shall also be considered a water-dependent use consistent with
(72))) (75) "Waterfront" means a parcel of property with
upland characteristics which includes within its boundary, a
physical interface with the existing shoreline of a body of
(73))) (76) "Water oriented use" means use which
historically has been dependent on a waterfront location, but
with existing technology could be located away from the
waterfront. Examples include, but are not limited to, wood
products manufacturing, watercraft sales, fish processing,
petroleum refining, sand and gravel processing, log storage, and
houseboats (RCW 79.90.465).
(74))) (77) "Waterway" means an area platted across
aquatic lands or created by a waterway district providing for
access between the uplands and open water, or between navigable
bodies of water.
(75))) (78) "Wetted perimeter" means a fluctuating water
line which separates submerged river beds from the dry shoreland
areas at any given time.
[Statutory Authority: RCW 79.01.132, 79.01.216, 79.90.520, 79.90.535 and 1991 c 64 §§ 1 and 2. 91-22-079 (Order 580), § 332-30-106, filed 11/5/91, effective 12/6/91. Statutory Authority: RCW 79.90.105, 79.90.300, 79.90.455, 79.90.460, 79.90.470, 79.90.475, 79.90.520, 79.68.010, 79.68.68 [79.68.080], and chapter 79.93 RCW. 85-22-066 (Resolution No. 500), § 332-30-106, filed 11/5/85. Statutory Authority: 1984 c 221 and RCW 79.90.540. 84-23-014 (Resolution No. 470), § 332-30-106, filed 11/9/84. Statutory Authority: RCW 43.30.150. 80-09-005 (Order 343), § 332-30-106, filed 7/3/80.]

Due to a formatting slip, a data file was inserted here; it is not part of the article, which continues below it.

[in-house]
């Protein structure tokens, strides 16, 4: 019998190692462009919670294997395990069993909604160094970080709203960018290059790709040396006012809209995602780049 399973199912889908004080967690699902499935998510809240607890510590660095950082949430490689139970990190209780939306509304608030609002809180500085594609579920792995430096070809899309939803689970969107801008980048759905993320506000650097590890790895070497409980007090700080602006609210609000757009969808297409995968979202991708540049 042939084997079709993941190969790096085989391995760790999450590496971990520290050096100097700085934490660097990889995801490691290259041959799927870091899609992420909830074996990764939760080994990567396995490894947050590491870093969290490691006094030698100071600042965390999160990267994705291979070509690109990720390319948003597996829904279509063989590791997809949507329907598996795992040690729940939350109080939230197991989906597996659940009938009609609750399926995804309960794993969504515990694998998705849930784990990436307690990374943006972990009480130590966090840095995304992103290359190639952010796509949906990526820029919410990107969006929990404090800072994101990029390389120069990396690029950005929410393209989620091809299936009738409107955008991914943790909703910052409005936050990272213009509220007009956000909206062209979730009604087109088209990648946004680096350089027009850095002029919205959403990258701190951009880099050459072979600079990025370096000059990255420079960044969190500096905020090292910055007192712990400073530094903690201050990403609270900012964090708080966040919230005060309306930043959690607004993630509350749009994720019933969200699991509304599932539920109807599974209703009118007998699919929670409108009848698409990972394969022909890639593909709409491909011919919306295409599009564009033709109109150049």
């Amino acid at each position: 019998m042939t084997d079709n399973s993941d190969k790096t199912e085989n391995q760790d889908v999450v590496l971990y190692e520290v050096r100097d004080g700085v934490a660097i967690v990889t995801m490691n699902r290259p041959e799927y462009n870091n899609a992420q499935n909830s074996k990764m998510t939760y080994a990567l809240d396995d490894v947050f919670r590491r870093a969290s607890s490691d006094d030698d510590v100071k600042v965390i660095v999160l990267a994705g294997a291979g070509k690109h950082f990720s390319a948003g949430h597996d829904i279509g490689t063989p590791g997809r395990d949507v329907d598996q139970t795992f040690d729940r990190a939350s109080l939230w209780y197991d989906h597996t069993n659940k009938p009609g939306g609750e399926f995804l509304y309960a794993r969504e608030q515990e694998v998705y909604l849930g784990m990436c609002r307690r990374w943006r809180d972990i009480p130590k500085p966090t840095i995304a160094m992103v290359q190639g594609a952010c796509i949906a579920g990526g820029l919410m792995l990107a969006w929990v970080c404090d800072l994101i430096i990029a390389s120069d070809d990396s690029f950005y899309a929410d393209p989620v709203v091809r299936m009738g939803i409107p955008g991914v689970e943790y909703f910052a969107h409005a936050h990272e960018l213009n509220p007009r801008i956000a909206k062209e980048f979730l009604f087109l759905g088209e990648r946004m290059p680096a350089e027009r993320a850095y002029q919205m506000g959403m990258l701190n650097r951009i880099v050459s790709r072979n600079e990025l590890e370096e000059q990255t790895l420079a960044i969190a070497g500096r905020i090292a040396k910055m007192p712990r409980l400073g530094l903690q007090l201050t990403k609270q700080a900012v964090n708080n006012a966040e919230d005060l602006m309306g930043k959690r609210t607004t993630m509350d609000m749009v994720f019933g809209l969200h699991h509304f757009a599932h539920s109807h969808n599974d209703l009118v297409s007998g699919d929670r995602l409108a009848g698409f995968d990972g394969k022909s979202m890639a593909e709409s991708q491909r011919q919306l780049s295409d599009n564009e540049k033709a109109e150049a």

(1) Water-dependent commerce. Water-dependent commerce are all uses that cannot logically exist in any other location but on the water and are aids to navigation and commerce. These are preferred harbor area uses. Leases may be granted up to the maximum period allowed by the Constitution and may be renewed. Typical uses are:
(a) Public or private vessel terminal and transfer facilities which handle general commerce including the cargo handling facilities necessary for water oriented uses.
(b) Public and private terminal facilities for passenger vessels.
(c) Watercraft construction, repair, maintenance, servicing and dismantling.